Although kidney transplants were very experimental at that time, Dr. Starzl in Denver, Colorado was one of the few doctors who had successfully transplanted kidneys from a live kidney donor to a recipient. She remembered having medical tests to see if she would be a good match for a kidney donation for her brother. She was a match, although at that time, tissue matching was not used, and a date was scheduled for the surgery.

On March 3, 1964, a successful surgery was performed. Her brother Joe, lived for over 50 years with Ethel’s kidney. Ethel lived nearly 60 years with only one kidney, which one doctor told me was “unheard of.”

Steve was born in California in 1965. The family moved to Pocatello in 1967 where Ches began teaching at the LDS Institute at Idaho State University. Shortly after her youngest child, Steve, began school, Ethel decided to get a job outside the home. With the encouragement of a friend, she applied to be a teaching assistant at a nearby elementary school. She enjoyed working in the field of education, and continued working as an educator outside the home, for the rest of her professional career.

Ches’s former mission companion and lifetime friend, Kay Edrington, was the principal of a new school in Montezuma Creek, Utah and recruited Ches to be a high school counselor at Whitehorse High School in Montezuma Creek, Utah. So, Ches took a Sabbatical leave from his job in Pocatello to move the family to Salt Lake City and attend the University of Utah to earn his Masters degree in Counseling. He chose to move the family to Montezuma Creek and began his career in counseling.

In Montezuma Creek, Ethel continued her career as a staff assistant at Whitehorse High School, but also began taking extension classes to become a teacher. She spent many hours driving to Blanding, Utah to take classes. She graduated from Weber State College (now University) on June 10, 1988, with a Bachelor’s Degree in Elementary Education. She graduated Summa Cum Laude having earned straight A’s in her college career, except for receiving an A- early in her college career from her husband, Ches. 🤨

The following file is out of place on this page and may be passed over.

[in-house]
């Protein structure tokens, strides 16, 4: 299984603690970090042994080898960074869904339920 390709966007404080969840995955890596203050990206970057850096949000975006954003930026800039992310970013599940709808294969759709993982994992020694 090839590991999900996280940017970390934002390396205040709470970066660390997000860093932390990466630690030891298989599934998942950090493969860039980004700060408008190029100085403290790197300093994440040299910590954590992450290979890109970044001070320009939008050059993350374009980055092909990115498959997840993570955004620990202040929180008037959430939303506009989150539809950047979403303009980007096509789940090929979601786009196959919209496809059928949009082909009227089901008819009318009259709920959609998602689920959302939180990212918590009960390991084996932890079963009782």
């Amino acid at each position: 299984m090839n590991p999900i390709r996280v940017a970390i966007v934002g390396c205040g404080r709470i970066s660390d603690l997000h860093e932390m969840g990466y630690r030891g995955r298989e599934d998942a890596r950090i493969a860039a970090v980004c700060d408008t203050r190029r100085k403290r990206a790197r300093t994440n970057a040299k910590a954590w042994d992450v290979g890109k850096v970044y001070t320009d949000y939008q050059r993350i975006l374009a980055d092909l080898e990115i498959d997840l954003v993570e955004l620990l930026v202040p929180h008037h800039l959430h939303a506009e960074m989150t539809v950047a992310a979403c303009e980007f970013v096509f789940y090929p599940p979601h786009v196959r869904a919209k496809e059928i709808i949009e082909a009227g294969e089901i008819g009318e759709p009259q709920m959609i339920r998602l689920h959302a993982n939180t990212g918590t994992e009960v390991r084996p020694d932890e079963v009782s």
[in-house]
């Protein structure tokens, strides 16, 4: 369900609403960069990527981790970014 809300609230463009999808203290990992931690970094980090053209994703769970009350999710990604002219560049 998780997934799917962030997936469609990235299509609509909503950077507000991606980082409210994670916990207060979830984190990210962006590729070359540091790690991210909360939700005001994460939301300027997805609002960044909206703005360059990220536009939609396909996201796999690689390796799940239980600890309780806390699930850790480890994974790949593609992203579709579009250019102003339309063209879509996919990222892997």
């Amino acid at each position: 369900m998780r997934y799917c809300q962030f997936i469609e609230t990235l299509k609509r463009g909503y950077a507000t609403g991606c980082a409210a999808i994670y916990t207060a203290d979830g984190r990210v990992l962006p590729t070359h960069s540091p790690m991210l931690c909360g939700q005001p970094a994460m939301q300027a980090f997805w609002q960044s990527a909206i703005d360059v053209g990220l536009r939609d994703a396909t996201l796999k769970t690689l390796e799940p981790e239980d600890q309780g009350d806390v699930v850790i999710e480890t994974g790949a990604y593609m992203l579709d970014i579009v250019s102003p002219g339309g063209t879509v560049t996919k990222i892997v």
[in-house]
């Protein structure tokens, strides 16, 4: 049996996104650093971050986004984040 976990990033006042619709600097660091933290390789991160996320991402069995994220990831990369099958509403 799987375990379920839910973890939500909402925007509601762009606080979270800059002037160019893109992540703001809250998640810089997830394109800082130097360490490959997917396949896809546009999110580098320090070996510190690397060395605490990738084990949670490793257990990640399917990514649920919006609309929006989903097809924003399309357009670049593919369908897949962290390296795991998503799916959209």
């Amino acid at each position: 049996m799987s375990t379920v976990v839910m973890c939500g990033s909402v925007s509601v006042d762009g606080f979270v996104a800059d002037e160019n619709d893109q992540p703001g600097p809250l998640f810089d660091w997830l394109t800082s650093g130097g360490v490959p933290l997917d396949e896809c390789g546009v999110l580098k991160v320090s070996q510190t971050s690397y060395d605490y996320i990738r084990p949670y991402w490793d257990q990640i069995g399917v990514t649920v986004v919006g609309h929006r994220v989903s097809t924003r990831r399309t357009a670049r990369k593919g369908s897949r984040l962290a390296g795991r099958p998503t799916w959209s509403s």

She got an elementary teaching job at Aneth Community School, where she taught for 11 years.

Some time after Ches passed away, she retired and moved to Salt Lake City for several years. She lived in Ogden, near Kaye until she moved to Chubbuck, Idaho to be near Cheryl.

Ethel began home dialysis which was an innovation in kidney dialysis. (Always a brave pioneer in medical treatment.) Cheryl had retired, and had time to help Ethel when she needed it. Ethel lived for several years at a Senior apartment called Cottonwood Cove in Chubbuck, Idaho. She made many friends, and enjoyed her time there. She loved to play cards with friends, put puzzles together, and socialized. She moved to Brookdale Assisted Living center in Chubbuck and continued to play cards and put puzzles together. The caretakers there were very kind.

Ethel was a beautiful, kind, loving, giving person. She accepted people for who they were. Her friends included people from young to old. She shared her knowledge with many people from making Cowboy Cookies to Christmas Candy. People enjoyed being around her.

Her passing will affect many, although I am confident that her wish would be for all her friends and family to continue living their best life, and remember her as a good, kind, caring person.

A graveside service will be held at 1:00 pm on Friday, May 10th, at Mount Olivet Cemetery located at 1342 E 500 S, Salt Lake City, UT 84102.


Graveside Service

Friday, May. 10, 2024 1:00 PM - 2:00 PM
Mount Olivet Cemetery
1342 E 500 S
Salt Lake City, UT 84102

Services Handled By

Larkin Mortuary
260 E South Temple
Salt Lake City, UT

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Post Date

May 08, 2024